Motomaster Battery Charger Repair

Can You Use Any Charger With Any Mobile Phone, Notebook, Camera, or Tablet? 

Every mobile phone, laptop, and tablet seem to come with their own charger.  If you are like me, you have probably compiled a number of chargers over the years.  So the question becomes: is it safe to use a charger with your phone, notebook, camera, or tablet that is not the original manufacturer’s charger which came with the device?

Types of Chargers

In this guide, we’ll focus on three types of chargers: laptop chargers, micro USB chargers (these are used with telephones, tablets, and cameras), and Apple Lightning Connectors.  While some devices have chargers with a slightly different head or charging cable, these are the most frequent.

Laptop chargers are fairly specific to the device they come with.  However, there may be some generic chargers which boast the capability to be interchanged between notebooks.  This always requires changing of the charger”head” and may not be the best charging amperage or voltage to your device.

Micro USBs are theoretically designed to be interchangeable, and are standard in many smartphones, Android devices, and tablets.  Micro USB chargers typically have the same voltage, but may draw different amps.  I will explain this further later and how to know whether the charger is safe to use (based on its listed amps and voltage).

For older devices using a 30-pin charge interface, a connector can be used to charge with the Lightning Connector.

For a charger to be used on another device, it’s essential that the plug  of the charger (the”head”) fit securely into the charging port of the device.  Micro USBs are the same across the board as far as charging heads, whilst notebook chargers are usually specific to both make and model.  However, the plug fitting firmly is only 1 part of this equation.

Determined by the power brick of the charger you’ll find a label with the charger’s voltage (V) and amperage (A).  For other types of chargers, like a smartphone charger, this information is usually found at the base of the charger, in which it would meet the wall.  For the device you’re attempting to control, the voltage and amperage required will be seen on the battery that came with the device or on the company’s website.

Voltage is how much power the charger will draw into the apparatus, or just how much is being”pushed” into the device by the charger.  A phone will usually pull up to approximately 5V, though a notebook can pull up to 25V.  A charger must equal the voltage needed by the device.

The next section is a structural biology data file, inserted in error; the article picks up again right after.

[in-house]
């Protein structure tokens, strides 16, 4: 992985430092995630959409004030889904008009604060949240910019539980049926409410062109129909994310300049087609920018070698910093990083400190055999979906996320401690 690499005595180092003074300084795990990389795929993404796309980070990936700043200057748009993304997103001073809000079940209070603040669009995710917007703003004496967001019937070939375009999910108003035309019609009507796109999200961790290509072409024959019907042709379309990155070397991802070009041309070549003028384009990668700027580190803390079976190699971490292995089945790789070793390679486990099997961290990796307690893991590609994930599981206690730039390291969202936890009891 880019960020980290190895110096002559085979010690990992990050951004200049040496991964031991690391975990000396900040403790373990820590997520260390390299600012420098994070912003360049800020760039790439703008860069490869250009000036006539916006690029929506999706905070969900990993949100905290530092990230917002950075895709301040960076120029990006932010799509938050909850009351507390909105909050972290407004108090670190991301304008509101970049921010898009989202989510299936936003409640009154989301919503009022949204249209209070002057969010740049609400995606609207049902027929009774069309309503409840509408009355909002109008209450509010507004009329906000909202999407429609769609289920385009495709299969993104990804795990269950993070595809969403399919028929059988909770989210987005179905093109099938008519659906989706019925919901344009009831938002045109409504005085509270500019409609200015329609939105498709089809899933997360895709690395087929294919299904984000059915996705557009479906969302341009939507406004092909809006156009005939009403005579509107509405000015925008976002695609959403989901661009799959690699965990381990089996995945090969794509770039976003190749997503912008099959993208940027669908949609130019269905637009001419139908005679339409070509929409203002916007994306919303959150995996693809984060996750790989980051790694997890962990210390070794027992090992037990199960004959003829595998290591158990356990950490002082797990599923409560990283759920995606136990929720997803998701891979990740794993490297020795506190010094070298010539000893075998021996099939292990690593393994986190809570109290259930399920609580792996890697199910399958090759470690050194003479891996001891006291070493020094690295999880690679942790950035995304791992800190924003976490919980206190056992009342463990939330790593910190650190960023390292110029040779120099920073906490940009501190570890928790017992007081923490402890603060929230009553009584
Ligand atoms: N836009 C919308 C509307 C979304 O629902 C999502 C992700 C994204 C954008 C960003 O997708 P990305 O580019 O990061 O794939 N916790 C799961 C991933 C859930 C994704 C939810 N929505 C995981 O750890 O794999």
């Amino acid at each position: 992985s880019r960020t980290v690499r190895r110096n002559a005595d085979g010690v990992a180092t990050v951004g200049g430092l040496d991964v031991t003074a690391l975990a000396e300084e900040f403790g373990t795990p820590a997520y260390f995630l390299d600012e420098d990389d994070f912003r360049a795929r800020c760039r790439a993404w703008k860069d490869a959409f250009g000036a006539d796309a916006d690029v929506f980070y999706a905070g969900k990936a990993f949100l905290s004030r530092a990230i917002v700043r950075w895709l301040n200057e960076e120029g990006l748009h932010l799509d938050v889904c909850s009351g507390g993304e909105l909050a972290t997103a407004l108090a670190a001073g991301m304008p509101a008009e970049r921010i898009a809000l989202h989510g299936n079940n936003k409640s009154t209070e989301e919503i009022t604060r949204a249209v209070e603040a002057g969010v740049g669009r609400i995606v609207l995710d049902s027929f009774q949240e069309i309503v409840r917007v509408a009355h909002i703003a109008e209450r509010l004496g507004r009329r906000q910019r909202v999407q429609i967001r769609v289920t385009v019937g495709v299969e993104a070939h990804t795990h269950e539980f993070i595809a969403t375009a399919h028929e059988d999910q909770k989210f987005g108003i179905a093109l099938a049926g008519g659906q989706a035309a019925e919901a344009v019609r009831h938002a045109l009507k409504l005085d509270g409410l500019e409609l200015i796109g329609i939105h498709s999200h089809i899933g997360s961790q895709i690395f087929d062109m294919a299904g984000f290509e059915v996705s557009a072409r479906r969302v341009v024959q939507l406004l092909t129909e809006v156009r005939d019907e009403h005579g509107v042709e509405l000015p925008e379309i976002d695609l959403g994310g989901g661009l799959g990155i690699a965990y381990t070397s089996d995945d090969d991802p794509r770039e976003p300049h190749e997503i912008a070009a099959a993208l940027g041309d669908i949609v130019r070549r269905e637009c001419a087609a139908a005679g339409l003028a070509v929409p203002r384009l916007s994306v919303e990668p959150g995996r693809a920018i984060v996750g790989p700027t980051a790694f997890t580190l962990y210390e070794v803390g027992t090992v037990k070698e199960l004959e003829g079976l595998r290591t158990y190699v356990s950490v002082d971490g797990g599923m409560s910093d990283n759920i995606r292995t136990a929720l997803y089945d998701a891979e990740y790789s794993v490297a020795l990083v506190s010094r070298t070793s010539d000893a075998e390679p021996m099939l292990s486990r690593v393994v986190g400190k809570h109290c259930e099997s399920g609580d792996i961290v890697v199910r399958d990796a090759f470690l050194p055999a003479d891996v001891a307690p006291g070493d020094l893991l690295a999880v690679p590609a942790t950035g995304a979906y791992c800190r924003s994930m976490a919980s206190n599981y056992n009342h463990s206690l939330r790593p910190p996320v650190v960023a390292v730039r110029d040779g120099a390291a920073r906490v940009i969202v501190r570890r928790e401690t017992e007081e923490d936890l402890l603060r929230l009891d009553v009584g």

Amperage is how quickly power is”pulled” to the device, or how much electricity is used by the device.  The quantity of volts will never change, but the amount of amps that the device pulls may change depending on how hard the device is working.  The number that you locate on the battery that came with your device will be the max amount of amps which may be pulled from the device.  The amount found on the charger is how many amps can be pulled at once. In order to exchange chargers, the amp number on the charger must equal or exceed the amp number listed on the device’s battery. If a device is paired with a charger which can’t support the amp requirement, it may burn out the power source and kill the apparatus.

So if you have a modern USB device (smart phone, tabletcomputer, or camera) you can plug into a high-amperage USB port and enjoy quicker charging (as long as the voltage is equal).  *Site Note: if you have an older device, it may not work with USB ports that employ the new Battery Charging Specification.

If The Micro USB  Charger’s Voltage Is Not 5v…

Some devices may have their voltage recorded using a plus/minus on it like this: 5v +- 5%.  If this is true, you may use a charger rated at 4.75 to 5.25v because that score is telling you is that the device can take 5v minus 5 percent of 5v = 4.75 volts  OR  5v plus 5 percent of 5v = 5.25 volts. 

An interesting point to note is all chargers supply a higher voltage than the batteries that they charge.  That is pretty much how they work.  There needs to be a voltage differential to generate the necessary current flow in the proper way to charge the battery.  When you look at your vehicle, it’s a 12V battery, but average alternators provide 13.8 to 14.4V charging voltage to the battery.

Stay Away From Cheap Knockoff Chargers

The issue with knockoffs, especially cheap knockoffs, is they frequently don’t support the power needs of the device, or are not built to maintain a steady flow securely.  Overall, it’s best to stick with the charger designed for the device you’re using.

Now You Know How To Safely & Effectively Swap Chargers

I hope this article was able to assist you.  Now you know how to safely and effectively use a charger that did not include your smart phone, laptop, camera, tablet, or other device.  Make sure to follow exactly what we said and you should be ready to go!